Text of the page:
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The Transplant, by Alexandra Ulysses.

October 4, 2013

The Transplant, by Alexandra Ulysses.  United Arts Media LLC, 2012.

A painful novel, full of the experiences of legal and illegal immigrants to the United States.

Agata is a young Polish woman who came to America as an au-pair caring for the children of a professional German couple.  Her employers were kinder than those of the other au-pairs she knew, but she was vulnerable anyway.  Escaping an intolerable situation, she drifts into the world of illegals.  Escaping the Border Patrol, Mario had crossed into the U.S. with the help of smugglers. They try to make a life together, despite their vulnerability to deportation.

The picture created in this novel is often painful, but all too true.  Immigrants to the United States are often vulnerable; isolated and without decent employment and community support.  In their desperate search for money and security, they rob and steal for each other.  Some, like Agata, suffer from the rejection and mistakes of people they have trusted.  But not all the problems are personal and private.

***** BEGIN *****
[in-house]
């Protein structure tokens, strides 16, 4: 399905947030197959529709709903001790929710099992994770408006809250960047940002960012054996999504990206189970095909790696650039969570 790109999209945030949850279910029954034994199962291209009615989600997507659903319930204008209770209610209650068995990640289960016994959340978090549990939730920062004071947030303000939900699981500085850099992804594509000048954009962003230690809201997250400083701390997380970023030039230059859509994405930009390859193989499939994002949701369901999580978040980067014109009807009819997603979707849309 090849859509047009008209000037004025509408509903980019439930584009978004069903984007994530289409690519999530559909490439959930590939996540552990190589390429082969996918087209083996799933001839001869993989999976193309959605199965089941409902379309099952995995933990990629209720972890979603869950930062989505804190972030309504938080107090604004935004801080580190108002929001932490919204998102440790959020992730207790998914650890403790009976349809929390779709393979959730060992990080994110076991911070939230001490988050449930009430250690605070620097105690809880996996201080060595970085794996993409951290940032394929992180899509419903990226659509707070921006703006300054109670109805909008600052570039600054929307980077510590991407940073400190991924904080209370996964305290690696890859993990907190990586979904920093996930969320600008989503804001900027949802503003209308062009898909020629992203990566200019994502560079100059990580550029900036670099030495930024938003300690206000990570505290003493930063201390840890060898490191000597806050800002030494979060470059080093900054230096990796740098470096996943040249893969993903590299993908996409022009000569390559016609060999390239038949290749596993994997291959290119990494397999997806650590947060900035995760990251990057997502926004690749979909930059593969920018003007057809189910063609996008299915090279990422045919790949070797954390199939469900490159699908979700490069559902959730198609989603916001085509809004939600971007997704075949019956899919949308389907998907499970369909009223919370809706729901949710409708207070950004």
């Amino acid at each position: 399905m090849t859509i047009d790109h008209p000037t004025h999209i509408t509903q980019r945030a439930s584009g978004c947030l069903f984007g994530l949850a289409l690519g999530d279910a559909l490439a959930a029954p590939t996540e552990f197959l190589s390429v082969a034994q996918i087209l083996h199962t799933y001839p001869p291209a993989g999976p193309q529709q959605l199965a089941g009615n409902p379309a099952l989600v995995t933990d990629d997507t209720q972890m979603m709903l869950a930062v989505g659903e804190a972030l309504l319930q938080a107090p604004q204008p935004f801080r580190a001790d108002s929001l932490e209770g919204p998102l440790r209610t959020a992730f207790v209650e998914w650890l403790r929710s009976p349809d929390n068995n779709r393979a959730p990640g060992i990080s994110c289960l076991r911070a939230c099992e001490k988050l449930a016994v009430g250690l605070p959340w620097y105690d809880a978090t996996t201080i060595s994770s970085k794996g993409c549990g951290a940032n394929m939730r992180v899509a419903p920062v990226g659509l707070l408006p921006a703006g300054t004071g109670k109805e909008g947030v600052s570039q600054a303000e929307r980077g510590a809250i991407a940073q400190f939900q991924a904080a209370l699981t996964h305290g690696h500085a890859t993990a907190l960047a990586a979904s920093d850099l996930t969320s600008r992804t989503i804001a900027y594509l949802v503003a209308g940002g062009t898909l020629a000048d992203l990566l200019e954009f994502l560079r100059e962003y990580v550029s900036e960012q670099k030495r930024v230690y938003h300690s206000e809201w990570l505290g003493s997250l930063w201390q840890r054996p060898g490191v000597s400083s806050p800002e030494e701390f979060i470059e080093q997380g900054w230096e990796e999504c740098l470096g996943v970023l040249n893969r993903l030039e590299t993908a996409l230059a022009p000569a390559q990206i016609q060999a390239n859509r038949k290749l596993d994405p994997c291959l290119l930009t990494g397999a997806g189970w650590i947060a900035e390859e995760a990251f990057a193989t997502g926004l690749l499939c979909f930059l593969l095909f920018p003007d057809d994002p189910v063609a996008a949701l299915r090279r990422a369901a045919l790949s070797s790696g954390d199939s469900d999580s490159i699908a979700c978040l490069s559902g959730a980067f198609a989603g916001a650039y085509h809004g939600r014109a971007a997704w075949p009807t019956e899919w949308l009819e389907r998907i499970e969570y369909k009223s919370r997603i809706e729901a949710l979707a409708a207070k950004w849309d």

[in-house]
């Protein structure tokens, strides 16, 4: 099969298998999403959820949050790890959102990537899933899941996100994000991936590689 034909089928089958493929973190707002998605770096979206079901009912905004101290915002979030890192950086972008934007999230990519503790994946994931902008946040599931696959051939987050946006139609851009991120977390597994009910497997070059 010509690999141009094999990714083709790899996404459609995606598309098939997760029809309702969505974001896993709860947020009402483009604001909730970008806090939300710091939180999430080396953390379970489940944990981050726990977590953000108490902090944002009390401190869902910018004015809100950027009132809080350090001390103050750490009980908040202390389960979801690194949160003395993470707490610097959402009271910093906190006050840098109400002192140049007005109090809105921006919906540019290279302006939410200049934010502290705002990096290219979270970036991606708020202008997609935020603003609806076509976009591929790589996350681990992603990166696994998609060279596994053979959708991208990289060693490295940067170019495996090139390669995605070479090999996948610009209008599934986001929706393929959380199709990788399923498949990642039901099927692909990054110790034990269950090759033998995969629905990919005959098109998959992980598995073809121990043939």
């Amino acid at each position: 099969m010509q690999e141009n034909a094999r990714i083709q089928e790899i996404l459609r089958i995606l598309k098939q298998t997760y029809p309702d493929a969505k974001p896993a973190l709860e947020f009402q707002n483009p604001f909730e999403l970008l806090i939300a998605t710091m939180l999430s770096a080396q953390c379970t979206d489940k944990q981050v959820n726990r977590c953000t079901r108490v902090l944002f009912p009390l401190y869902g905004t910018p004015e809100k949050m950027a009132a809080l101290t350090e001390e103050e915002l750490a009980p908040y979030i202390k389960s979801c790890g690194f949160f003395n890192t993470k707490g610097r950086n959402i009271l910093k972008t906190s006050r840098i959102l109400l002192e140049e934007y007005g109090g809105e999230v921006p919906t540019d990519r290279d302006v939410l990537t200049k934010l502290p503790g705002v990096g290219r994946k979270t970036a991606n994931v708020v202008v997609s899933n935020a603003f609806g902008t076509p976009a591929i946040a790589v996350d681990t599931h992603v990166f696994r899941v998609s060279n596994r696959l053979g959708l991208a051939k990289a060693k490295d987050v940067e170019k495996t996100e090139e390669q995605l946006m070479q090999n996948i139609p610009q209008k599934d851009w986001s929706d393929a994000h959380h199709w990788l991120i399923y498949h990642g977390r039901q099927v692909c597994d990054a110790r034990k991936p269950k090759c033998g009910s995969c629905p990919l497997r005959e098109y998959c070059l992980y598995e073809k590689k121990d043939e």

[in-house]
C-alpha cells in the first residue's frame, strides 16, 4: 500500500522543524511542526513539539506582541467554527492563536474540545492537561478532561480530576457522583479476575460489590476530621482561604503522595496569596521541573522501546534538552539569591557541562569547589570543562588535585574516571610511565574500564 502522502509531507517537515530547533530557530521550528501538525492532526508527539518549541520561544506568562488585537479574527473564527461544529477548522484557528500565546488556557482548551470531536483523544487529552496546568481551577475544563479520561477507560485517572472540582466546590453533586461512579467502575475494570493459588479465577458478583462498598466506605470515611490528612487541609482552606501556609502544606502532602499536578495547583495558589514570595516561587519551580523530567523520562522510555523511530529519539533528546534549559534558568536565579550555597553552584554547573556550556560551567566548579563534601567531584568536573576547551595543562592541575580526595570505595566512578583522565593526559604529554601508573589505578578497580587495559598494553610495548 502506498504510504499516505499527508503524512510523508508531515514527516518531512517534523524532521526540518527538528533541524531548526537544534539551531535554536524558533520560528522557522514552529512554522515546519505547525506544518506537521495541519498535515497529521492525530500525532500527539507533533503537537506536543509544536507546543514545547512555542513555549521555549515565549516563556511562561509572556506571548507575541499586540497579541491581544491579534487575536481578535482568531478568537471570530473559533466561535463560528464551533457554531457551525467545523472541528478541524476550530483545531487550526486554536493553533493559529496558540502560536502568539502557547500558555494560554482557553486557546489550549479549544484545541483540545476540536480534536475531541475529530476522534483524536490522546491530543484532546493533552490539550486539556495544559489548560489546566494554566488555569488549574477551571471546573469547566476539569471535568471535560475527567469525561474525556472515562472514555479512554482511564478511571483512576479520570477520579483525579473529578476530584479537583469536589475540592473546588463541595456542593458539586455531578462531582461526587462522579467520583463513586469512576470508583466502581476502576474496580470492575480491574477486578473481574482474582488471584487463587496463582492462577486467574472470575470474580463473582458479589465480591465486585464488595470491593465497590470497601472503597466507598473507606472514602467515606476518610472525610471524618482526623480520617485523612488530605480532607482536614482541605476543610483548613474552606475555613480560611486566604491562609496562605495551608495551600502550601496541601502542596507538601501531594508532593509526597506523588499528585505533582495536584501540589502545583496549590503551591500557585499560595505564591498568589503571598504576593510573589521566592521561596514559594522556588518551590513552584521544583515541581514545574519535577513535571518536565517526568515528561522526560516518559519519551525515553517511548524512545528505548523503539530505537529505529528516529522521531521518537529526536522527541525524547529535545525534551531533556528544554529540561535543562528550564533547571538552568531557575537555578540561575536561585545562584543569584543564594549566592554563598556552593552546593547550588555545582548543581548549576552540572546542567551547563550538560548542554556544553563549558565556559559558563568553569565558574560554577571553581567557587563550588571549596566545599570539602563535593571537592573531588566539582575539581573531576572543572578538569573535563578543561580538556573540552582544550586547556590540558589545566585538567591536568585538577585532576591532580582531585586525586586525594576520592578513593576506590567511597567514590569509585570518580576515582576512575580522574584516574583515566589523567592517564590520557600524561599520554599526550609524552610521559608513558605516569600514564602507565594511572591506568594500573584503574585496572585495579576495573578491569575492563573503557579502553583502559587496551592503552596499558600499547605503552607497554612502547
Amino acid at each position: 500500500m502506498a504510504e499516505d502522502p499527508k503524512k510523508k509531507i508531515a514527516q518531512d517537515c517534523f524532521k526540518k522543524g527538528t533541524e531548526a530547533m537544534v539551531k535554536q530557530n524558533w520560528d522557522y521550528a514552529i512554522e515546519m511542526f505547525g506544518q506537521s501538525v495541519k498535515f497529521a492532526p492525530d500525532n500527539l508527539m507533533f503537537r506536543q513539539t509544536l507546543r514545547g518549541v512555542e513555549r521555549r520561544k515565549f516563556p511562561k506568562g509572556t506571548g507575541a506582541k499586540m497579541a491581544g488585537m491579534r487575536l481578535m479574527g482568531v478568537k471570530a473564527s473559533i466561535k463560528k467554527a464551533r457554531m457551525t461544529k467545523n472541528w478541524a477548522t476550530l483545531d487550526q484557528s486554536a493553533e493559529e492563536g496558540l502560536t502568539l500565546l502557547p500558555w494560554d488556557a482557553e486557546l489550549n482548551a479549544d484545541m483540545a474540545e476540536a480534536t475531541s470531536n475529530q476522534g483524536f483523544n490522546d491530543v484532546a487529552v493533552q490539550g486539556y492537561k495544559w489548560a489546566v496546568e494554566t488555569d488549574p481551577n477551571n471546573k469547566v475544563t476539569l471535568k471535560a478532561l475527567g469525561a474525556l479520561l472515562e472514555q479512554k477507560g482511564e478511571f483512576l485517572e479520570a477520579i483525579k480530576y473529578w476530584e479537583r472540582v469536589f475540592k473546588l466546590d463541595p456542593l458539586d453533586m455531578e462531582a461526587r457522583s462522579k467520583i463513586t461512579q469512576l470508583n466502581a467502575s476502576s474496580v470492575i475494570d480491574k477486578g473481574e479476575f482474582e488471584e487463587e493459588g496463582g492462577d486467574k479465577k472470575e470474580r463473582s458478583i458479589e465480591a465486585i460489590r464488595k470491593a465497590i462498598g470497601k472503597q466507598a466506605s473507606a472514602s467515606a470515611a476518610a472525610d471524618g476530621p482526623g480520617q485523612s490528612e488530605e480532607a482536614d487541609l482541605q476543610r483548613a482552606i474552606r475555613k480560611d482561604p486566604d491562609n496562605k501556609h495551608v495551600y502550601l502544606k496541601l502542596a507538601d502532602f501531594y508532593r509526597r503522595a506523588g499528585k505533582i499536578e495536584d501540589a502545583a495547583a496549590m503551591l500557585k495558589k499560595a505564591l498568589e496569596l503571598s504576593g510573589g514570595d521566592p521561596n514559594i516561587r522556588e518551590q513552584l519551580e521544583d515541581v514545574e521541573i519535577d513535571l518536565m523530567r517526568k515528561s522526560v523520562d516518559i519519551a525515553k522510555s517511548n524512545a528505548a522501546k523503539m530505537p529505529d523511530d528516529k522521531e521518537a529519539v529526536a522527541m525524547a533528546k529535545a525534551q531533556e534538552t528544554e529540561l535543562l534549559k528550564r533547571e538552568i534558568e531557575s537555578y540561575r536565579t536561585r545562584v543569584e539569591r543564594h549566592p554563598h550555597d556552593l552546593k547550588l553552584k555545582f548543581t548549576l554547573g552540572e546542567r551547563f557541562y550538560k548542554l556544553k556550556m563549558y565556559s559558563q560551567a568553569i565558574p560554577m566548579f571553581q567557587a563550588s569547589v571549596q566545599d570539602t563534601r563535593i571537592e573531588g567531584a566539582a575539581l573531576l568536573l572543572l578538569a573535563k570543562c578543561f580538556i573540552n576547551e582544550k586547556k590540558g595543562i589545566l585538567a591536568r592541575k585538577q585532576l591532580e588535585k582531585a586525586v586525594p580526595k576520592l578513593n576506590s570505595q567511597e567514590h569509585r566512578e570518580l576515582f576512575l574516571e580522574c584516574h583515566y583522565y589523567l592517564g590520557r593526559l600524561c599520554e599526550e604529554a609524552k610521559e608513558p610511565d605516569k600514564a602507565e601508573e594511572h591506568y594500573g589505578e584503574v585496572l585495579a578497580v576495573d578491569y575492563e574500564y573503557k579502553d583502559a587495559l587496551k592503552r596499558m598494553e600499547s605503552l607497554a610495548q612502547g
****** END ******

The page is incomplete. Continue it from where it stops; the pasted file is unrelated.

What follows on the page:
In addition, the US Immigration Service presents an obstacle course for those, like Agata, who want to enter legally and have the qualifications to do so.  It is ridiculous for Americans to pontificate about their “breaking the rules” when the process of obtaining their papers is such a confusing and irrational process.  We who are American citizens need to push our representatives not only to pass less restrictive immigration laws, but also to make the immigration process simpler and more straight-forward.

At times, the pain in Transplanted is overwhelming.  There are simply too many people with too many problems.  The universe itself seems to be against them.  None the less, I recommend this book for those who need an introduction to realistic experiences of immigrants seeking a better life.

I read this book courtesy of Library Thing and United Artists Media.

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